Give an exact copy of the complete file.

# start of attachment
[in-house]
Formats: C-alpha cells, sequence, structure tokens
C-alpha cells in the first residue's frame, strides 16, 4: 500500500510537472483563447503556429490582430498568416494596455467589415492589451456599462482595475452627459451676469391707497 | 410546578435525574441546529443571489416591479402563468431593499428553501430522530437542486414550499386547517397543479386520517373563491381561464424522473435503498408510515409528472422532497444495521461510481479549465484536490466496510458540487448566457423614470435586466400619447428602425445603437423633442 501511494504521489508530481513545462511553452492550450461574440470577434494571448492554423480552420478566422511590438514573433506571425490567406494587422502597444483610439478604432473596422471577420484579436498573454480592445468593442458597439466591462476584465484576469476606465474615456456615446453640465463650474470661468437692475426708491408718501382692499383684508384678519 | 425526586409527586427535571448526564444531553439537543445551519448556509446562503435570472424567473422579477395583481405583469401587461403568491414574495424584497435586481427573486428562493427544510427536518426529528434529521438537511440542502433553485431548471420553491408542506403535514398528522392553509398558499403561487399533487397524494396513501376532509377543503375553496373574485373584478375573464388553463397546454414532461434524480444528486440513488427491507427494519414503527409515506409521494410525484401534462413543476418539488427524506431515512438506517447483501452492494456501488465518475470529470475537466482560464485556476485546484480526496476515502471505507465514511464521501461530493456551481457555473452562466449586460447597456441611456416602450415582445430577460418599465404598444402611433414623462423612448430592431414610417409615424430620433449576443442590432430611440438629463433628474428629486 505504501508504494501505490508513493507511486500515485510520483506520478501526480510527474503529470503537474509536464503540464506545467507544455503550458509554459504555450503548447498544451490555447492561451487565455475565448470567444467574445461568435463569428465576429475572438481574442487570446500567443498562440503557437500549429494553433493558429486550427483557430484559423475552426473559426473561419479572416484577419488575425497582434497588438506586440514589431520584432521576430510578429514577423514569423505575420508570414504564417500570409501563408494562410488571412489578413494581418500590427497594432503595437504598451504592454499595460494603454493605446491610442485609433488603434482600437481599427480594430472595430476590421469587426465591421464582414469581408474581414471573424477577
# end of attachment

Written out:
[in-house]
Formats: C-alpha cells, sequence, structure tokens
C-alpha cells in the first residue's frame, strides 16, 4: 500500500510537472483563447503556429490582430498568416494596455467589415492589451456599462482595475452627459451676469391707497 | 410546578435525574441546529443571489416591479402563468431593499428553501430522530437542486414550499386547517397543479386520517373563491381561464424522473435503498408510515409528472422532497444495521461510481479549465484536490466496510458540487448566457423614470435586466400619447428602425445603437423633442 501511494504521489508530481513545462511553452492550450461574440470577434494571448492554423480552420478566422511590438514573433506571425490567406494587422502597444483610439478604432473596422471577420484579436498573454480592445468593442458597439466591462476584465484576469476606465474615456456615446453640465463650474470661468437692475426708491408718501382692499383684508384678519 | 425526586409527586427535571448526564444531553439537543445551519448556509446562503435570472424567473422579477395583481405583469401587461403568491414574495424584497435586481427573486428562493427544510427536518426529528434529521438537511440542502433553485431548471420553491408542506403535514398528522392553509398558499403561487399533487397524494396513501376532509377543503375553496373574485373584478375573464388553463397546454414532461434524480444528486440513488427491507427494519414503527409515506409521494410525484401534462413543476418539488427524506431515512438506517447483501452492494456501488465518475470529470475537466482560464485556476485546484480526496476515502471505507465514511464521501461530493456551481457555473452562466449586460447597456441611456416602450415582445430577460418599465404598444402611433414623462423612448430592431414610417409615424430620433449576443442590432430611440438629463433628474428629486 505504501508504494501505490508513493507511486500515485510520483506520478501526480510527474503529470503537474509536464503540464506545467507544455503550458509554459504555450503548447498544451490555447492561451487565455475565448470567444467574445461568435463569428465576429475572438481574442487570446500567443498562440503557437500549429494553433493558429486550427483557430484559423475552426473559426473561419479572416484577419488575425497582434497588438506586440514589431520584432521576430510578429514577423514569423505575420508570414504564417500570409501563408494562410488571412489578413494581418500590427497594432503595437504598451504592454499595460494603454493605446491610442485609433488603434482600437481599427480594430472595430476590421469587426465591421464582414469581408474581414471573424477577